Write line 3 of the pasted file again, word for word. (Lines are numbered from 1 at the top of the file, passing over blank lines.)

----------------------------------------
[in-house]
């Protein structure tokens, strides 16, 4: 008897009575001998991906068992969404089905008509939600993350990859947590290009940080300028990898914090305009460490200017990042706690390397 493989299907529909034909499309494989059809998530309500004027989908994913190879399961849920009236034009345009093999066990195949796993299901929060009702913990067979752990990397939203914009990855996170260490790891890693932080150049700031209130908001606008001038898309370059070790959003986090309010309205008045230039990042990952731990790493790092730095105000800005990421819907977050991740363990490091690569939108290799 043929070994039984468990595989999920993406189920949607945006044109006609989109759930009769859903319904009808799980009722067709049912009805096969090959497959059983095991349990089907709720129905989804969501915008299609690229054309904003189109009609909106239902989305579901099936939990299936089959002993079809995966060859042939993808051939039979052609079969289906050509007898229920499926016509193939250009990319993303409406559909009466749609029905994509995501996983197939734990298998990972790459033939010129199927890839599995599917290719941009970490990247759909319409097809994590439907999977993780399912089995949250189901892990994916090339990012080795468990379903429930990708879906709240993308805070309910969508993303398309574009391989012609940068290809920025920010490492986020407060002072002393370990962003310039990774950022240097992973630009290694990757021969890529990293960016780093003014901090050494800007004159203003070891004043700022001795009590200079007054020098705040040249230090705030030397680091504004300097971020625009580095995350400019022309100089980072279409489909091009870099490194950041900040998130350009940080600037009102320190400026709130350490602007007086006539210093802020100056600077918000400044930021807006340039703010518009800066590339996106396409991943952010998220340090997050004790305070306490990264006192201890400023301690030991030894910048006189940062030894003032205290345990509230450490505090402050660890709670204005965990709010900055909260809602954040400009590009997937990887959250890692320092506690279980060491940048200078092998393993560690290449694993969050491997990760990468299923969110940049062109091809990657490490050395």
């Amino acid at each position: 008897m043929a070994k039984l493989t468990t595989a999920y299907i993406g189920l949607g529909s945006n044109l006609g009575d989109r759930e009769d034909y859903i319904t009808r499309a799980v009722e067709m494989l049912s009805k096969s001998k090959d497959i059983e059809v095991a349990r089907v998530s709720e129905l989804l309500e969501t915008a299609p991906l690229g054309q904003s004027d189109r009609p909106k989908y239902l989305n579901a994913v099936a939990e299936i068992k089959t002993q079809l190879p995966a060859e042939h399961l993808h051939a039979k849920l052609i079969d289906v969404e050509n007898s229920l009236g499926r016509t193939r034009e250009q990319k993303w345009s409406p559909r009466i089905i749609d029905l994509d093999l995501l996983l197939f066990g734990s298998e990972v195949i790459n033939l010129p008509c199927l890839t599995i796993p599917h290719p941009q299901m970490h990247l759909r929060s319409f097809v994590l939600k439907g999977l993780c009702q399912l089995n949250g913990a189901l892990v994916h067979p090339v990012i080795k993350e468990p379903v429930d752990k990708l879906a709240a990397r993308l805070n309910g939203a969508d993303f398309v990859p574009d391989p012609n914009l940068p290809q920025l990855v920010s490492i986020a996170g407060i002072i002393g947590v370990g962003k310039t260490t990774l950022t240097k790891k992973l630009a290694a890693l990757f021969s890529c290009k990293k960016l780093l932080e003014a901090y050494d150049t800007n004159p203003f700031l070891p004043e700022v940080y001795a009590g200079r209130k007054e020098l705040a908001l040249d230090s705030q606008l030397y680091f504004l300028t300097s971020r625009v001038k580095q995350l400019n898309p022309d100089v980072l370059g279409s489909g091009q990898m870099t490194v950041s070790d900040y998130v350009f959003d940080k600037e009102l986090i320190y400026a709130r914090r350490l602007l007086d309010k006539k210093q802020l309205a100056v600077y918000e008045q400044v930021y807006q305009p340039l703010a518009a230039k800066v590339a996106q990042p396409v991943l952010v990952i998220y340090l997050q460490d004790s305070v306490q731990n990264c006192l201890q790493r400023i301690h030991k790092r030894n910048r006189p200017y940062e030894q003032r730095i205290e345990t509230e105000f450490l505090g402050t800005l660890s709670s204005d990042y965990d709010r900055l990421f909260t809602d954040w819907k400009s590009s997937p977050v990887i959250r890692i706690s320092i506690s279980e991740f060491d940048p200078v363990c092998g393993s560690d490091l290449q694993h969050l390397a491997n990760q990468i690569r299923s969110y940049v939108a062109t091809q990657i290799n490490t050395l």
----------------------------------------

């Amino acid at each position: 008897m043929a070994k039984l493989t468990t595989a999920y299907i993406g189920l949607g529909s945006n044109l006609g009575d989109r759930e009769d034909y859903i319904t009808r499309a799980v009722e067709m494989l049912s009805k096969s001998k090959d497959i059983e059809v095991a349990r089907v998530s709720e129905l989804l309500e969501t915008a299609p991906l690229g054309q904003s004027d189109r009609p909106k989908y239902l989305n579901a994913v099936a939990e299936i068992k089959t002993q079809l190879p995966a060859e042939h399961l993808h051939a039979k849920l052609i079969d289906v969404e050509n007898s229920l009236g499926r016509t193939r034009e250009q990319k993303w345009s409406p559909r009466i089905i749609d029905l994509d093999l995501l996983l197939f066990g734990s298998e990972v195949i790459n033939l010129p008509c199927l890839t599995i796993p599917h290719p941009q299901m970490h990247l759909r929060s319409f097809v994590l939600k439907g999977l993780c009702q399912l089995n949250g913990a189901l892990v994916h067979p090339v990012i080795k993350e468990p379903v429930d752990k990708l879906a709240a990397r993308l805070n309910g939203a969508d993303f398309v990859p574009d391989p012609n914009l940068p290809q920025l990855v920010s490492i986020a996170g407060i002072i002393g947590v370990g962003k310039t260490t990774l950022t240097k790891k992973l630009a290694a890693l990757f021969s890529c290009k990293k960016l780093l932080e003014a901090y050494d150049t800007n004159p203003f700031l070891p004043e700022v940080y001795a009590g200079r209130k007054e020098l705040a908001l040249d230090s705030q606008l030397y680091f504004l300028t300097s971020r625009v001038k580095q995350l400019n898309p022309d100089v980072l370059g279409s489909g091009q990898m870099t490194v950041s070790d900040y998130v350009f959003d940080k600037e009102l986090i320190y400026a709130r914090r350490l602007l007086d309010k006539k210093q802020l309205a100056v600077y918000e008045q400044v930021y807006q305009p340039l703010a518009a230039k800066v590339a996106q990042p396409v991943l952010v990952i998220y340090l997050q460490d004790s305070v306490q731990n990264c006192l201890q790493r400023i301690h030991k790092r030894n910048r006189p200017y940062e030894q003032r730095i205290e345990t509230e105000f450490l505090g402050t800005l660890s709670s204005d990042y965990d709010r900055l990421f909260t809602d954040w819907k400009s590009s997937p977050v990887i959250r890692i706690s320092i506690s279980e991740f060491d940048p200078v363990c092998g393993s560690d490091l290449q694993h969050l390397a491997n990760q990468i690569r299923s969110y940049v939108a062109t091809q990657i290799n490490t050395l």